Hannah Plumer ’10 just completed her Ph.D. dissertation defense at the University of Sheffield in February. Her research focused on ancient Maya health and disease of three separate Maya sites located in the Three Rivers Region of northern Belize.
After Plumer graduated with her B.A. in Anthropology with a minor in History from the College of Arts and Sciences at Ohio University, then earned her Masters in Anthropology at Brandeis University in 2011.
Teacher, Osteologist, Field School
Plumer teaches forensic anthropology and human evolution courses at Niagara County Community College in western New York while on the lookout for something more permanent.
In summer months, as osteologist at the Maya Research Program in Blue Creek, Belize, just east of the Guatemala boarder, she is a crew chief and also teaches an intensive osteology field school while working on numerous separate research projects.
While in Belize, Plumer also works with Saint John’s College in Belize City, analyzing the unique historical skeletal collection housed at the college. She says this is the first time the skeletal collection has been analyzed and it is proving to be a valuable contribution to the history of Belize.
“What I enjoy most about teaching is the moment a difficult concept clicks with a student — when the student really understands it,” Plumer says. “In own my research what I enjoy the most is doing what I can to tell the stories of the individuals I work with.”
In reflecting on how her OHIO experience prepared her for her life after graduation, she credits Elliot Abrams and AnnCorinne Freter-Abrams with the inspiration to focus on anthropology. Abrams’ introduction to archaeology class made Plumer change her major just two weeks into that semester. And Freter-Abrams took Plumer under her wing as a woman in the sciences.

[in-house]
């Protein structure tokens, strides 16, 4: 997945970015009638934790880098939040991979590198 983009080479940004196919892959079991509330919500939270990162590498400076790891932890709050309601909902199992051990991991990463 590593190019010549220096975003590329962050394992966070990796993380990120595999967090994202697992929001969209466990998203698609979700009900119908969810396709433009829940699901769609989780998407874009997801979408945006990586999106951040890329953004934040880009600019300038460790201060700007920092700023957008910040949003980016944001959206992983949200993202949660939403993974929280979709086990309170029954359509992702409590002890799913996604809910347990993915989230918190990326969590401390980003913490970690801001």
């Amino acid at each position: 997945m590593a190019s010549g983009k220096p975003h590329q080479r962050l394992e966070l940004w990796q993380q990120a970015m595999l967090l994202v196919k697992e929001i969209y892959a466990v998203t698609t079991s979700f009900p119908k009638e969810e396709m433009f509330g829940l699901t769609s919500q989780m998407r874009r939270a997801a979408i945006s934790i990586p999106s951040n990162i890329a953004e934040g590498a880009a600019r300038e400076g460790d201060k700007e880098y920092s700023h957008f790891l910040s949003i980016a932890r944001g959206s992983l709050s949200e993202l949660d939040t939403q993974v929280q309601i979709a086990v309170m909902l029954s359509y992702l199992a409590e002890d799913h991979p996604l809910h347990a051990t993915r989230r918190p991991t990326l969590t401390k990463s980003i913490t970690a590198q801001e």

“I owe the two of them so much,” she says.
She sees the benefits from her time at Ohio University more broadly, but especially through her experience with the Anthropology faculty.
“They taught me not only how to be an academic, in all the best ways, but allowed me to embrace the love of our discipline wholeheartedly and were fantastic role models for keeping that excitement of anthropology/archaeology throughout their careers.”
When asked how she got so focused on osteology, Plumer responds, “It was actually Dr. Nancy Tatarek‘s forensic anthropology class that first sparked my interest in osteology. The summer after I took her course I excavated my first burial, at Nojol Nah, an ancient Maya site in Belize. The excavation and Taterek’s course cemented my interest in osteology.”
Biggest Challenge So Far
Moving to a different country that she had not previously visited to pursue her doctoral degree has been the biggest challenge for Plumer so far. But the pull of an archaeology department known for its osteology program was irresistible.
“I am so glad I did, though!” she says. “The experience of living long term in England was fantastic!”